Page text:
Three elements of the report, which was conducted by The Pipeline Project, were provided to BuzzFeed from an anonymous source: a snapshot of the findings, a summary of the findings, and a detailed report from the group.

“Leadership culture is experienced as homogenous — gay, white, male,” the report stated. “Exclusion was broad-based and hit all identity groups within HRC. A judgmental working environment, particularly concerning women and feminine-identified individuals, was highlighted in survey responses.”

The environment for transgender staff was highlighted in the Pipeline Project report as a particularly problematic area. In the summary of findings, the consultants broke out the focus group discussions about the experience of trans staff at HRC “[d]ue to the depths of concerns.” Among those issues were findings that “[t]rans* people don’t feel safe to come out at HRC,” noting that some staff “work for years at HRC before coming out as trans.”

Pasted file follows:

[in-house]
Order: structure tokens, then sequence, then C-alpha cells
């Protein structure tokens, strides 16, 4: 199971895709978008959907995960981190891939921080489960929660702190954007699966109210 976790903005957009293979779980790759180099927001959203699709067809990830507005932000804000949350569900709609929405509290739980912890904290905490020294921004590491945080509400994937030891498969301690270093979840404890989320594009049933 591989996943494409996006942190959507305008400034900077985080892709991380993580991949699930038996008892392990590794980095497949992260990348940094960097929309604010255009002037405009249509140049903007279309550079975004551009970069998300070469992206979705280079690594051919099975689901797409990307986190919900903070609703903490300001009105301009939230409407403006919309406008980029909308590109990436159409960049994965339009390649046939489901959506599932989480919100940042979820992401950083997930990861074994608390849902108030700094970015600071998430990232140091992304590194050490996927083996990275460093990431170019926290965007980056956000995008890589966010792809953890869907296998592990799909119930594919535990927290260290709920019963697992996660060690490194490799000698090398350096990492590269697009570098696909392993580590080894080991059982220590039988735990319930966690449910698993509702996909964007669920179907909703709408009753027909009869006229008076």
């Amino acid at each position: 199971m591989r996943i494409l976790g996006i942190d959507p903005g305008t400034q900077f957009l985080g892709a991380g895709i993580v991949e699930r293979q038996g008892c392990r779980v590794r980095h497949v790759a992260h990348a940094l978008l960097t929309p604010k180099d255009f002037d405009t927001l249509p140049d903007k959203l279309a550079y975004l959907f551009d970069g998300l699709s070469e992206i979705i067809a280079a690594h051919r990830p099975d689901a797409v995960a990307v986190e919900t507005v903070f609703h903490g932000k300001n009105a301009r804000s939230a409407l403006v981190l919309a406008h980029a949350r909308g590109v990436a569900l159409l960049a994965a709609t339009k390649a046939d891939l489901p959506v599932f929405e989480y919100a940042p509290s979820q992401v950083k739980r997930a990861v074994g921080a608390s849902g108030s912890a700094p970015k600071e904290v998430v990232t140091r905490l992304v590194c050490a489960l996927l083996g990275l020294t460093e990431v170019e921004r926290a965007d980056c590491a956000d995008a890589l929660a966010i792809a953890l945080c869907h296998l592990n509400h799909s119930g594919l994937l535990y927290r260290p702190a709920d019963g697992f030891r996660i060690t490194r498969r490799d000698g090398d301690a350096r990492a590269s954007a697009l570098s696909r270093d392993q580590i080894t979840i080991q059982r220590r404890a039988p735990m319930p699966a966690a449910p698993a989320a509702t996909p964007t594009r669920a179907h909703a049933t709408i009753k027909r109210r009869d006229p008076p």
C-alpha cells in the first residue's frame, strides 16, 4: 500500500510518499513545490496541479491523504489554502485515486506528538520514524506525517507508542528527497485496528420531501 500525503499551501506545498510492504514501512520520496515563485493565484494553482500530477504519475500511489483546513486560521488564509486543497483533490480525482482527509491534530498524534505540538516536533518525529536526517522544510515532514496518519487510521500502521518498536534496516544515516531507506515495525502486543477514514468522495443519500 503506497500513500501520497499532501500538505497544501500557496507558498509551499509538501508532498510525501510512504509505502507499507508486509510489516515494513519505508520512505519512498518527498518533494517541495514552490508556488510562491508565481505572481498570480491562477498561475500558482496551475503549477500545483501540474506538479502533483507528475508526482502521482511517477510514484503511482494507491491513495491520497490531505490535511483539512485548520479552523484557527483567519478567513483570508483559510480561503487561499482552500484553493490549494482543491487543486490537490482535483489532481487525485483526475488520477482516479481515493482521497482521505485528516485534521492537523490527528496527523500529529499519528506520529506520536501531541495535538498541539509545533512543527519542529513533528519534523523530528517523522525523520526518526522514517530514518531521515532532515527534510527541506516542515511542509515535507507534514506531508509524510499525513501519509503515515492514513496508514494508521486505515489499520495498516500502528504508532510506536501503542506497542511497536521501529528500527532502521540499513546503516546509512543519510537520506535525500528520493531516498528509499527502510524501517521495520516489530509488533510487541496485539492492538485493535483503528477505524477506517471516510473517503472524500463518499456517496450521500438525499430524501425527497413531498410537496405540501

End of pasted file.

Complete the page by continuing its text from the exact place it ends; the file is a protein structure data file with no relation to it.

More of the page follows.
The report also notes that “[t]rans* people are frequently misgendered with the wrong pronouns, after repeated corrections.”

The other Achilles heel for the media is that they think they have a monopoly when they don’t. This tends to play out with them undermining their credibility by missing stories, which leads to them reporting on issues that have already been published by members of the new media.